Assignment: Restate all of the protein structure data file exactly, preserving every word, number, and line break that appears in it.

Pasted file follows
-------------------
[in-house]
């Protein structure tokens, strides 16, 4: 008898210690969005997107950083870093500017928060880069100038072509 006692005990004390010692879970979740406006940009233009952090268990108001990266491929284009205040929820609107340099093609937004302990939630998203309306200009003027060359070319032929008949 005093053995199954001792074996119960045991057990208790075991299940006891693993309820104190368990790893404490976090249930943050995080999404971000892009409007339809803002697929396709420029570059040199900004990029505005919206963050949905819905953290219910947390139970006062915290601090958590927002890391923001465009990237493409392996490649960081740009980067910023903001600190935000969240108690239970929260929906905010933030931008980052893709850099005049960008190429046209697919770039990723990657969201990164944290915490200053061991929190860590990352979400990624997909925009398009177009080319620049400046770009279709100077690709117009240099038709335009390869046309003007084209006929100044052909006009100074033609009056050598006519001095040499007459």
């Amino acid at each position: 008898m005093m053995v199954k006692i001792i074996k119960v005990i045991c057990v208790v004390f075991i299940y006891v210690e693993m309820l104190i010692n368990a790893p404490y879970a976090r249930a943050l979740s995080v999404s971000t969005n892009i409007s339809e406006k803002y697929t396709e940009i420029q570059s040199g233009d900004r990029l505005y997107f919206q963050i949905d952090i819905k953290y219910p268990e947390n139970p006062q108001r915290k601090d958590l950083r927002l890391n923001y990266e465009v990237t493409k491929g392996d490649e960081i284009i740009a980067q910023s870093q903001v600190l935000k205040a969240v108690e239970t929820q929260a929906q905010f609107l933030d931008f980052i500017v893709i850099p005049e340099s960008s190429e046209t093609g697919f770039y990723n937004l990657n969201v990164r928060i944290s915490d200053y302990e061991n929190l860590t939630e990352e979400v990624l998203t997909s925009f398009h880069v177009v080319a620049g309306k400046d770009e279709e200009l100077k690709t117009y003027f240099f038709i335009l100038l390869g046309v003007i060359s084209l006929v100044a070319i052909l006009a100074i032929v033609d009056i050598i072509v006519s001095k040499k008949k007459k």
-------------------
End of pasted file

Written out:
[in-house]
């Protein structure tokens, strides 16, 4: 008898210690969005997107950083870093500017928060880069100038072509 006692005990004390010692879970979740406006940009233009952090268990108001990266491929284009205040929820609107340099093609937004302990939630998203309306200009003027060359070319032929008949 005093053995199954001792074996119960045991057990208790075991299940006891693993309820104190368990790893404490976090249930943050995080999404971000892009409007339809803002697929396709420029570059040199900004990029505005919206963050949905819905953290219910947390139970006062915290601090958590927002890391923001465009990237493409392996490649960081740009980067910023903001600190935000969240108690239970929260929906905010933030931008980052893709850099005049960008190429046209697919770039990723990657969201990164944290915490200053061991929190860590990352979400990624997909925009398009177009080319620049400046770009279709100077690709117009240099038709335009390869046309003007084209006929100044052909006009100074033609009056050598006519001095040499007459």
């Amino acid at each position: 008898m005093m053995v199954k006692i001792i074996k119960v005990i045991c057990v208790v004390f075991i299940y006891v210690e693993m309820l104190i010692n368990a790893p404490y879970a976090r249930a943050l979740s995080v999404s971000t969005n892009i409007s339809e406006k803002y697929t396709e940009i420029q570059s040199g233009d900004r990029l505005y997107f919206q963050i949905d952090i819905k953290y219910p268990e947390n139970p006062q108001r915290k601090d958590l950083r927002l890391n923001y990266e465009v990237t493409k491929g392996d490649e960081i284009i740009a980067q910023s870093q903001v600190l935000k205040a969240v108690e239970t929820q929260a929906q905010f609107l933030d931008f980052i500017v893709i850099p005049e340099s960008s190429e046209t093609g697919f770039y990723n937004l990657n969201v990164r928060i944290s915490d200053y302990e061991n929190l860590t939630e990352e979400v990624l998203t997909s925009f398009h880069v177009v080319a620049g309306k400046d770009e279709e200009l100077k690709t117009y003027f240099f038709i335009l100038l390869g046309v003007i060359s084209l006929v100044a070319i052909l006009a100074i032929v033609d009056i050598i072509v006519s001095k040499k008949k007459k």